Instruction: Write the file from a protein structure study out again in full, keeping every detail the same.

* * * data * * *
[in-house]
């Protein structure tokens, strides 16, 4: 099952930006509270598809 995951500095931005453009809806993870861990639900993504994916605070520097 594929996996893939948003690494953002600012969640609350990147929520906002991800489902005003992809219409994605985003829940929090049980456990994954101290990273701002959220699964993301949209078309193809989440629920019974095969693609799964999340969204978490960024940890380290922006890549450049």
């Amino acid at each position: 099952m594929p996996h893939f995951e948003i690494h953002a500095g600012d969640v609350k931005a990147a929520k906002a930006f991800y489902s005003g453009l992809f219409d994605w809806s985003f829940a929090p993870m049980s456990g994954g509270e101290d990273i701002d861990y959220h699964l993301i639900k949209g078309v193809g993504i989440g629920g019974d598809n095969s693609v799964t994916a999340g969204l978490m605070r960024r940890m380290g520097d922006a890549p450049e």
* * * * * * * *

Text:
[in-house]
């Protein structure tokens, strides 16, 4: 099952930006509270598809 995951500095931005453009809806993870861990639900993504994916605070520097 594929996996893939948003690494953002600012969640609350990147929520906002991800489902005003992809219409994605985003829940929090049980456990994954101290990273701002959220699964993301949209078309193809989440629920019974095969693609799964999340969204978490960024940890380290922006890549450049």
């Amino acid at each position: 099952m594929p996996h893939f995951e948003i690494h953002a500095g600012d969640v609350k931005a990147a929520k906002a930006f991800y489902s005003g453009l992809f219409d994605w809806s985003f829940a929090p993870m049980s456990g994954g509270e101290d990273i701002d861990y959220h699964l993301i639900k949209g078309v193809g993504i989440g629920g019974d598809n095969s693609v799964t994916a999340g969204l978490m605070r960024r940890m380290g520097d922006a890549p450049e």